10 Discovering Enough: Sustainable Forestry
The same concepts for local food production are appropriate to New Brunswick forestry, i.e. smaller woodlot owners and mills using selective harvesting of multiple tree species for local consumption versus mega-scale export forestry based upon mono-species plantations with clear cut harvesting. Forestry products are an important part of the New Brunswick economy, but limits of what is enough for everyone need to be developed and publicly accepted.
The recent forestry bill passed by the Progressive Conservative party and under review by the recently elected Liberal party gave an ever increasing amount of control of New Brunswick’s public forests to one corporation. Recently, the citizens of New Brunswick have actually been paying this corporation to harvest the public forests in return for some jobs and corporate profits.
Is too much interest being paid to the exporting of forest products over local use and the integrity of the forestry eco-systems in general? There should be limits to the availability of public forests for exportation and corporate profits. The naturally sustainable Acadian Forest ecosystem is being lost to clear cutting and plantation forestry. A local forestry economy to provide affordable housing and wood products for local consumption in addition to and separate from the corporate export economy could provide benefits to NB citizens utilizing local natural resources.
Many different sectors of the NB economy depend on sound management of our forests, but are all sectors being heard? GNB forestry policies have defaulted to corporate managed forestry with little to no opportunity to other sectors of the economy. Private wood lots, community forests, community owned wood product industries, tourism and recreation also need to be included in establishing a sustainable forestry policy to preserve and nourish the Acadian forests for current and future generations. Where practiced, community forestry has proven to to provide a more sustainable approach producing better returns and higher employment.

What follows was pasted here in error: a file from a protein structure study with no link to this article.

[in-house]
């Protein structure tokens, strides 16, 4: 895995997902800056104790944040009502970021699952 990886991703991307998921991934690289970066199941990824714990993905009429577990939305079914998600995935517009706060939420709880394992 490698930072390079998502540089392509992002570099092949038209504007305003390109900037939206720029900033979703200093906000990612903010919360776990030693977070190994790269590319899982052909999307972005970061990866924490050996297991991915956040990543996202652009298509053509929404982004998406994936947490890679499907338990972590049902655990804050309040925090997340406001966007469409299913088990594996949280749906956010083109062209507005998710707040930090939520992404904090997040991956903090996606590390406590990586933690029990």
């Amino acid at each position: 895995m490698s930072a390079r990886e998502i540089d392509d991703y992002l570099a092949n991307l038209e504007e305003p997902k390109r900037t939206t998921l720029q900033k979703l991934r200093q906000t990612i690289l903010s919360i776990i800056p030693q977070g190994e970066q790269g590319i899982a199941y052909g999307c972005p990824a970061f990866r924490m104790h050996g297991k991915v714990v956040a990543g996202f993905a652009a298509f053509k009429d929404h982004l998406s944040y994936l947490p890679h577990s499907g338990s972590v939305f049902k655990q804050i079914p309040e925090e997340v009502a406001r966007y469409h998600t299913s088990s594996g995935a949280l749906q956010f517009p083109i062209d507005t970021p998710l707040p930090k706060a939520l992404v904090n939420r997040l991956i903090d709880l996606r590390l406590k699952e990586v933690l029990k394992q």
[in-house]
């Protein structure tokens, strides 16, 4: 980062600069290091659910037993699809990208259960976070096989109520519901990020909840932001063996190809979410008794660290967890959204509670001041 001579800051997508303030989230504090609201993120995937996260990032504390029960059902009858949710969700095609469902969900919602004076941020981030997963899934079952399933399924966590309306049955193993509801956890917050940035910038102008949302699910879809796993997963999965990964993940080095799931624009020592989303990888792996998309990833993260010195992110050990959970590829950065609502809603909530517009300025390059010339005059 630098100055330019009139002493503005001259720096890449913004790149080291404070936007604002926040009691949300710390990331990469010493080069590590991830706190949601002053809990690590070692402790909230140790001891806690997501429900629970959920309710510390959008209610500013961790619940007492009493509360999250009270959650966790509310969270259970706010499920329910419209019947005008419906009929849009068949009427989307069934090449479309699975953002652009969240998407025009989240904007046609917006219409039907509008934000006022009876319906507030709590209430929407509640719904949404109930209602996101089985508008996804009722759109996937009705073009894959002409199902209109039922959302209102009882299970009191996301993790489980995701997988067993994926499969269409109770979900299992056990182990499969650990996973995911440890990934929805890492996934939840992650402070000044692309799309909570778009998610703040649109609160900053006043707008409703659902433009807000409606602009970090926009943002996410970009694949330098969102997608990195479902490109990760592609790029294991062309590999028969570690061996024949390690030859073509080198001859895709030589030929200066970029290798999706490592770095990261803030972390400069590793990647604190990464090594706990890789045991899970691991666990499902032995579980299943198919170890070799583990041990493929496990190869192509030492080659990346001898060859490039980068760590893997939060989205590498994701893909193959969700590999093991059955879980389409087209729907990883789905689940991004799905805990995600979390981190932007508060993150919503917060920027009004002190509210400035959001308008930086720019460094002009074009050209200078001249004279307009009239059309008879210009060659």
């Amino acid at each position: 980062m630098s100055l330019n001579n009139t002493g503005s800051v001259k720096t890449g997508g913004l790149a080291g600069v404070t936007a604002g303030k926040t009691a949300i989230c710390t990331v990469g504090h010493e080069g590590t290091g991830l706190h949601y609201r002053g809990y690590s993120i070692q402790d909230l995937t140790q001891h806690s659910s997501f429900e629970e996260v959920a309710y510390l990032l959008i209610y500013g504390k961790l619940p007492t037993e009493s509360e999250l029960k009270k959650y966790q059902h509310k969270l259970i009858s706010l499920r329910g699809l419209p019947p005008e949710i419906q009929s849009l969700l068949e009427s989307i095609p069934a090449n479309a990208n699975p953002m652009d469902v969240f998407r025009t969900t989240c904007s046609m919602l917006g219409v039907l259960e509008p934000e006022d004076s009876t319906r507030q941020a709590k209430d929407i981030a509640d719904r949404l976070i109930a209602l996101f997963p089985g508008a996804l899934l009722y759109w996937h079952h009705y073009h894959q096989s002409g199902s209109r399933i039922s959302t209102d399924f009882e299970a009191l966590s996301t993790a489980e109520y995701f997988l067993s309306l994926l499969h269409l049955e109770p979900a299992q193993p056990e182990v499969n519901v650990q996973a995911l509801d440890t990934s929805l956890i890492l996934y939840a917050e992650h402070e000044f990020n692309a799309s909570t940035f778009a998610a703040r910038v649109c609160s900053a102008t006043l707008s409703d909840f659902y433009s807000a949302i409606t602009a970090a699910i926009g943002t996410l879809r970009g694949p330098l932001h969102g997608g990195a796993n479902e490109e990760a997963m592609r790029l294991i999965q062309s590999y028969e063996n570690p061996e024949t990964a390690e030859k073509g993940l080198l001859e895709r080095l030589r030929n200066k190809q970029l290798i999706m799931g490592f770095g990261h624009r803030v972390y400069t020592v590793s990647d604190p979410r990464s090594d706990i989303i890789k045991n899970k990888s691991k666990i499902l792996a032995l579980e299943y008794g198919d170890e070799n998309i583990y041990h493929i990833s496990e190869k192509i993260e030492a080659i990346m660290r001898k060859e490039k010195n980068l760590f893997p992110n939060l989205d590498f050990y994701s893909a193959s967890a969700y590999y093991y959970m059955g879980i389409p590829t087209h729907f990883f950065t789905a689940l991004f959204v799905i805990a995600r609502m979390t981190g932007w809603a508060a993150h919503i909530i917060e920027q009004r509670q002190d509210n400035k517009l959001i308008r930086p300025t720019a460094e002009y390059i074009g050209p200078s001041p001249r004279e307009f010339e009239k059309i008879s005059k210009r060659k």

To discover more about this important issue and its potentials for New Brunswick,
visit Is Our Forest Really Ours. In particular, view Episode 20 which highlights a community owned mill and product industry in Quebec.
One of a series of personal opinion pieces as to where New Brunswick could head in the future. With the effects of global climate change becoming more obvious each day and the need to leave fossil fuels in the ground becoming more imperative, these opinion pieces will put forth alternate ideas for job creation within a sustainable economy.